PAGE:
Lindsay and colleagues determined the incidence of recurrent vertebral fractures in women receiving placebo in 4 large, 3-year clinical trials to evaluate the efficacy of bisphosphonates for treatment of postmenopausal osteoporosis. The cumulative incidence of new vertebral fractures in the first year was 6.6%. Among women who had an incident vertebral fracture, the incidence of another vertebral fracture in the subsequent year was 19.2%. The presence of a vertebral fracture at study baseline was associated with an increased risk of another fracture.

Race or ethnic background

Racial differences in peak BMD partly may account for racial differences in the incidence of osteoporosis and fractures. Populations of African origin have higher bone mass and lower rates of fractures, as compared with white populations. BMD is greater in adult blacks than in whites. Also, prepubertal BMD in the hip, trochanter, and femoral neck is higher in black males than in white males. Reduced thickness of the femoral neck and shaft cortex, a wider intertrochanteric region, and a longer hip-axis length are thought to contribute to the higher incidence of hip fracture among white women. In comparison, women of African origin on average have thicker cortical bone in the hip, a shorter hip-axis length, and smaller intertrochanteric widths.

Although Asian women have lower bone mass than that of Caucasian women, they have a lower rate of hip fractures. Several postulates have been forwarded to explain this discrepancy, including a shorter hip-axis length in the Asian women, higher activity levels in childhood, and, the cultural practice of taking care of the elderly, and the practice in which women are not allowed to leave their beds (which reduces the opportunity for falling). Hispanic women tend to have bone density equivalent to that of white women, but they have one half as many fractures. This probably related to cultural differences or possible may be related to the microarchitecture of the bone itself.

There are major differences between BMD values in European population samples, which, with variations in anthropometric variables, have the potential to contribute substantially to variations in rates of osteoporotic fracture risk. The highest rates are in Scandinavian countries, likely secondary to reduced sun exposure and hence less vitamin D formation.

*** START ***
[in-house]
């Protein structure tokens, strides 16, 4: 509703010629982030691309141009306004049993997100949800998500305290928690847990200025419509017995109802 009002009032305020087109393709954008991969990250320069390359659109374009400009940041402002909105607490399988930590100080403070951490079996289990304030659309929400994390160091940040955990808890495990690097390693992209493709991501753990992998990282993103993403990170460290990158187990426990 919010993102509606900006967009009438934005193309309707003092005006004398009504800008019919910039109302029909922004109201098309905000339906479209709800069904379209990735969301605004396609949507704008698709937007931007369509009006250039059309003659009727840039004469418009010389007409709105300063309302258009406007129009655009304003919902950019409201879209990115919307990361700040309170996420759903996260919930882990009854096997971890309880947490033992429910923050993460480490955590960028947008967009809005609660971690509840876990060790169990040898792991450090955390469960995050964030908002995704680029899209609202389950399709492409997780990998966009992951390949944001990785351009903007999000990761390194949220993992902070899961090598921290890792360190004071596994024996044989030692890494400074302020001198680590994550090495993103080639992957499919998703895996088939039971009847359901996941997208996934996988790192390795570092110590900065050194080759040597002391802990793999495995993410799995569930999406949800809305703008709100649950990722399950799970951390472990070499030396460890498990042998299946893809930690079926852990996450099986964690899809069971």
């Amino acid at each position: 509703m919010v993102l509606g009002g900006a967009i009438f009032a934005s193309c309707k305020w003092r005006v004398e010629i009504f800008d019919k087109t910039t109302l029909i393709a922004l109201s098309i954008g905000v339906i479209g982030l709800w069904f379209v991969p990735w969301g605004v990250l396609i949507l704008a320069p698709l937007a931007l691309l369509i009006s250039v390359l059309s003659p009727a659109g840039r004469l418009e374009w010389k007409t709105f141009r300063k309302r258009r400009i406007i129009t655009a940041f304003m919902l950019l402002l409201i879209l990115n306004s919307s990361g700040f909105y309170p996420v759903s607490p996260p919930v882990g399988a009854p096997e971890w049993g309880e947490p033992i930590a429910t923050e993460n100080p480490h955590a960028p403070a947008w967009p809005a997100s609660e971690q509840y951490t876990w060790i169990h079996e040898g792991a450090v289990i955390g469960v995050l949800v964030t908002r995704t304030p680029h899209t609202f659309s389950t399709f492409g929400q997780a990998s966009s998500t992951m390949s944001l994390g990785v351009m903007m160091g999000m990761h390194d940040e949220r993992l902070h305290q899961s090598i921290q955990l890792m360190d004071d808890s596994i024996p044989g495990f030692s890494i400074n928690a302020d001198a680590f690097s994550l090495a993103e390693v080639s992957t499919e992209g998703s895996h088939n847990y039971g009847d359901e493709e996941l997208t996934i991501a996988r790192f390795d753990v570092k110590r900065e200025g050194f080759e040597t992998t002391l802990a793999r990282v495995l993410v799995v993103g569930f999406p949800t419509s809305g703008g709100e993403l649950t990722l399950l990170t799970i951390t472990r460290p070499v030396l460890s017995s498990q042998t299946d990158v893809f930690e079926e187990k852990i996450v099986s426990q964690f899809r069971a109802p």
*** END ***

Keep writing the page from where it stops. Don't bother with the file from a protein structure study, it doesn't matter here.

Inadequate physical activity

Physical activity is essential for bone remodeling. The skeleton needs continuous physical stimulation to maintain healthy bones, otherwise bone loss ensues.

Osteoblast activity is sensitive to mechanical stresses. Experiments of repetitive physical stress on bone have shown profound increases in bone formation in stressed bone. Significant bone loss occurs from immobilization or during space flight. Studies have shown that physically active women have a higher bone mineral content than women who are less active. Antigravity exercises, such as dancing or running, seem to be more effective than swimming in maintaining BMD. In vertebrae, the preferential loss of horizontal trabeculae leads to compensatory thickening of vertical trabeculae. The correction of tooth alignment exploits physical stress to create changes in bone remodeling in the jaw.

The steady decrease in general physical activity in the population is probably one of the factors responsible for the increasing prevalence of osteoporosis over the last 10 years. Several studies in perimenopausal women have shown increases in bone mass between 5-7% over a 3-year period following the institution of an exercise regimen compared with sedentary controls. Therefore, a reasonable amount of physical activity throughout life may protect individuals against bone loss.

It is unlikely that physical activity alone can offset the 30-40% loss of bone occurring after menopause. In fact, a meta-analysis of all controlled clinical trials showed no significant effects of physical activity on bone mass. Further, long-term clinical trials have shown no fracture protection from exercise. To the contrary, one study showed an increased fracture risk in a population of older women who walked for exercise.

Prolonged heavy exercise may have deleterious effects on bone mass. Extremely high levels of physical activity in young women may produce hypothalamic amenorrhea and hence estrogen deficiency.

Involutional osteoporosis in men

Data suggest that hypogonadism is but one determinant of male osteoporosis. In recent publications about male osteoporosis, only 12% of men had low s-testosterone levels. Other research has shown that male estrogen deficiency may also be an important cause of male osteoporosis. Low bone mass in men may be related to aromatase deficiency, which normally converts testosterone to estradiol.


المرجع:

http://www.e-radiography.net/radpath/o/osteoporosis.htm



























الرجوع الى أعلى الصفحة اذهب الى الأسفل
معاينة صفحة البيانات الشخصي للعضو
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المساهمات : 420
تاريخ التسجيل : 04/05/2010

مُساهمةموضوع: رد: هشاشة العظام (Osteoporosis)   الخميس ديسمبر 02, 2010 11:31 am

الرجوع الى أعلى الصفحة اذهب الى الأسفل
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هشاشة العظام (Osteoporosis)